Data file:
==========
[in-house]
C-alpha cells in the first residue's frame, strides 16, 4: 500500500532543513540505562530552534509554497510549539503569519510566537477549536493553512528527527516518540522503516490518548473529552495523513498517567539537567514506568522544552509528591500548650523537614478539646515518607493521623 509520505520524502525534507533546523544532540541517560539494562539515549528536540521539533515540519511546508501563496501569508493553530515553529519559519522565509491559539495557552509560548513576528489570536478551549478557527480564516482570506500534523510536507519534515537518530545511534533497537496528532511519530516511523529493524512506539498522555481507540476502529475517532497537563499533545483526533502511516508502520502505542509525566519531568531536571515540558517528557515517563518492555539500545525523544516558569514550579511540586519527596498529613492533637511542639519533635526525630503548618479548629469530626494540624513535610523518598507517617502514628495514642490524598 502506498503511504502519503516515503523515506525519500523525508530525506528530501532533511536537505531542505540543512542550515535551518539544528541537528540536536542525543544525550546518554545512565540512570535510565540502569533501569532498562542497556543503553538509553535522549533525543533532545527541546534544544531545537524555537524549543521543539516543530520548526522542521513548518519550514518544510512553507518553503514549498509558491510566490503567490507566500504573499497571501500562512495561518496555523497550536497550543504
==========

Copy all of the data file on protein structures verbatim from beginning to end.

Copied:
[in-house]
C-alpha cells in the first residue's frame, strides 16, 4: 500500500532543513540505562530552534509554497510549539503569519510566537477549536493553512528527527516518540522503516490518548473529552495523513498517567539537567514506568522544552509528591500548650523537614478539646515518607493521623 509520505520524502525534507533546523544532540541517560539494562539515549528536540521539533515540519511546508501563496501569508493553530515553529519559519522565509491559539495557552509560548513576528489570536478551549478557527480564516482570506500534523510536507519534515537518530545511534533497537496528532511519530516511523529493524512506539498522555481507540476502529475517532497537563499533545483526533502511516508502520502505542509525566519531568531536571515540558517528557515517563518492555539500545525523544516558569514550579511540586519527596498529613492533637511542639519533635526525630503548618479548629469530626494540624513535610523518598507517617502514628495514642490524598 502506498503511504502519503516515503523515506525519500523525508530525506528530501532533511536537505531542505540543512542550515535551518539544528541537528540536536542525543544525550546518554545512565540512570535510565540502569533501569532498562542497556543503553538509553535522549533525543533532545527541546534544544531545537524555537524549543521543539516543530520548526522542521513548518519550514518544510512553507518553503514549498509558491510566490503567490507566500504573499497571501500562512495561518496555523497550536497550543504